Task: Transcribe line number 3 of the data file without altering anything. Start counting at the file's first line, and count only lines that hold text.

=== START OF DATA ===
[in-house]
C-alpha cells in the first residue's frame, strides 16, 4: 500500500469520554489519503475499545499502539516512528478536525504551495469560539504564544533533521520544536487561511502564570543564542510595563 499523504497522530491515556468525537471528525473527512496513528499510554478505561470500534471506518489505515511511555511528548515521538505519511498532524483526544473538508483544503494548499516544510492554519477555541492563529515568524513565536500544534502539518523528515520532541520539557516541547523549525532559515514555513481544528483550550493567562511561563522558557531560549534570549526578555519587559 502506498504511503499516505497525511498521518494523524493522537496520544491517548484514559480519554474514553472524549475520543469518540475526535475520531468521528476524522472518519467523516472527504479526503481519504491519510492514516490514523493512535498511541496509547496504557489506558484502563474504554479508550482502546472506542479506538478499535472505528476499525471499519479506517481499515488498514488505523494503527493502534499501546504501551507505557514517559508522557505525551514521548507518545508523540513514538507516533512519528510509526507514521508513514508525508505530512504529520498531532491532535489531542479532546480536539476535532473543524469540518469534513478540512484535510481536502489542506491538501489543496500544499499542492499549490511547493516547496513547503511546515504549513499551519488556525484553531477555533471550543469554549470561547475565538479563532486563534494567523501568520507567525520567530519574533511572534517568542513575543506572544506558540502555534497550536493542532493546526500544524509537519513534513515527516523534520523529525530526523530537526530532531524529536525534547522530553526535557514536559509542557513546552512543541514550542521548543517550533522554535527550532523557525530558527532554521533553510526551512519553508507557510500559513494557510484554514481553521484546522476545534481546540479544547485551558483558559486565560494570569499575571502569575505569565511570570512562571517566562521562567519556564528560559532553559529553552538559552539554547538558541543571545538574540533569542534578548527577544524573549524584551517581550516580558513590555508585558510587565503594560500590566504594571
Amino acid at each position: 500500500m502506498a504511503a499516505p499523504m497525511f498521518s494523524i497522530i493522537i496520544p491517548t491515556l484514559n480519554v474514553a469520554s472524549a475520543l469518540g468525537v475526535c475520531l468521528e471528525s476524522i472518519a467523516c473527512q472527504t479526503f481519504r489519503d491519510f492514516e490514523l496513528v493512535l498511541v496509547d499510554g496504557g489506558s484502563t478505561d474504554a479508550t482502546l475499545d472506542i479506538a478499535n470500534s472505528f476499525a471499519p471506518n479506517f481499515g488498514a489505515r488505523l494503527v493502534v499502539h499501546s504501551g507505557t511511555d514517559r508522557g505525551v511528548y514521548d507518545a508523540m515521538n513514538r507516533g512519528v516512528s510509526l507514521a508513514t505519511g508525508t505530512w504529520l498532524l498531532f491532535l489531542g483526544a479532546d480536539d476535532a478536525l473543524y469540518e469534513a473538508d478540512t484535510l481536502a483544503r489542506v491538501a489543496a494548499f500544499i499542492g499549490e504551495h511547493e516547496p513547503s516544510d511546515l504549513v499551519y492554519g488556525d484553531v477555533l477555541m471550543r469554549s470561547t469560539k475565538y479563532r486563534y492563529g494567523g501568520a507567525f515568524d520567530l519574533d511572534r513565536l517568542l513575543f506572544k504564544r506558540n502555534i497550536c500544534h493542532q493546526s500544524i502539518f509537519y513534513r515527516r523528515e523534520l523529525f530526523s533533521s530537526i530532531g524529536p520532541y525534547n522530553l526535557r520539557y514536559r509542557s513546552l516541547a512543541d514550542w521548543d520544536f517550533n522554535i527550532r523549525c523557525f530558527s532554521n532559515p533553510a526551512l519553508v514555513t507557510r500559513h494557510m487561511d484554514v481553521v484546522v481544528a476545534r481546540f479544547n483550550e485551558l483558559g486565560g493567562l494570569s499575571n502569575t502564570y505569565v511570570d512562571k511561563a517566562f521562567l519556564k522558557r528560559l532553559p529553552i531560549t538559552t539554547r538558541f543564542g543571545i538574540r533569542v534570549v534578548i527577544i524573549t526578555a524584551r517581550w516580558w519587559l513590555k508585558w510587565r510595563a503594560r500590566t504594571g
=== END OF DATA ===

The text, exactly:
Amino acid at each position: 500500500m502506498a504511503a499516505p499523504m497525511f498521518s494523524i497522530i493522537i496520544p491517548t491515556l484514559n480519554v474514553a469520554s472524549a475520543l469518540g468525537v475526535c475520531l468521528e471528525s476524522i472518519a467523516c473527512q472527504t479526503f481519504r489519503d491519510f492514516e490514523l496513528v493512535l498511541v496509547d499510554g496504557g489506558s484502563t478505561d474504554a479508550t482502546l475499545d472506542i479506538a478499535n470500534s472505528f476499525a471499519p471506518n479506517f481499515g488498514a489505515r488505523l494503527v493502534v499502539h499501546s504501551g507505557t511511555d514517559r508522557g505525551v511528548y514521548d507518545a508523540m515521538n513514538r507516533g512519528v516512528s510509526l507514521a508513514t505519511g508525508t505530512w504529520l498532524l498531532f491532535l489531542g483526544a479532546d480536539d476535532a478536525l473543524y469540518e469534513a473538508d478540512t484535510l481536502a483544503r489542506v491538501a489543496a494548499f500544499i499542492g499549490e504551495h511547493e516547496p513547503s516544510d511546515l504549513v499551519y492554519g488556525d484553531v477555533l477555541m471550543r469554549s470561547t469560539k475565538y479563532r486563534y492563529g494567523g501568520a507567525f515568524d520567530l519574533d511572534r513565536l517568542l513575543f506572544k504564544r506558540n502555534i497550536c500544534h493542532q493546526s500544524i502539518f509537519y513534513r515527516r523528515e523534520l523529525f530526523s533533521s530537526i530532531g524529536p520532541y525534547n522530553l526535557r520539557y514536559r509542557s513546552l516541547a512543541d514550542w521548543d520544536f517550533n522554535i527550532r523549525c523557525f530558527s532554521n532559515p533553510a526551512l519553508v514555513t507557510r500559513h494557510m487561511d484554514v481553521v484546522v481544528a476545534r481546540f479544547n483550550e485551558l483558559g486565560g493567562l494570569s499575571n502569575t502564570y505569565v511570570d512562571k511561563a517566562f521562567l519556564k522558557r528560559l532553559p529553552i531560549t538559552t539554547r538558541f543564542g543571545i538574540r533569542v534570549v534578548i527577544i524573549t526578555a524584551r517581550w516580558w519587559l513590555k508585558w510587565r510595563a503594560r500590566t504594571g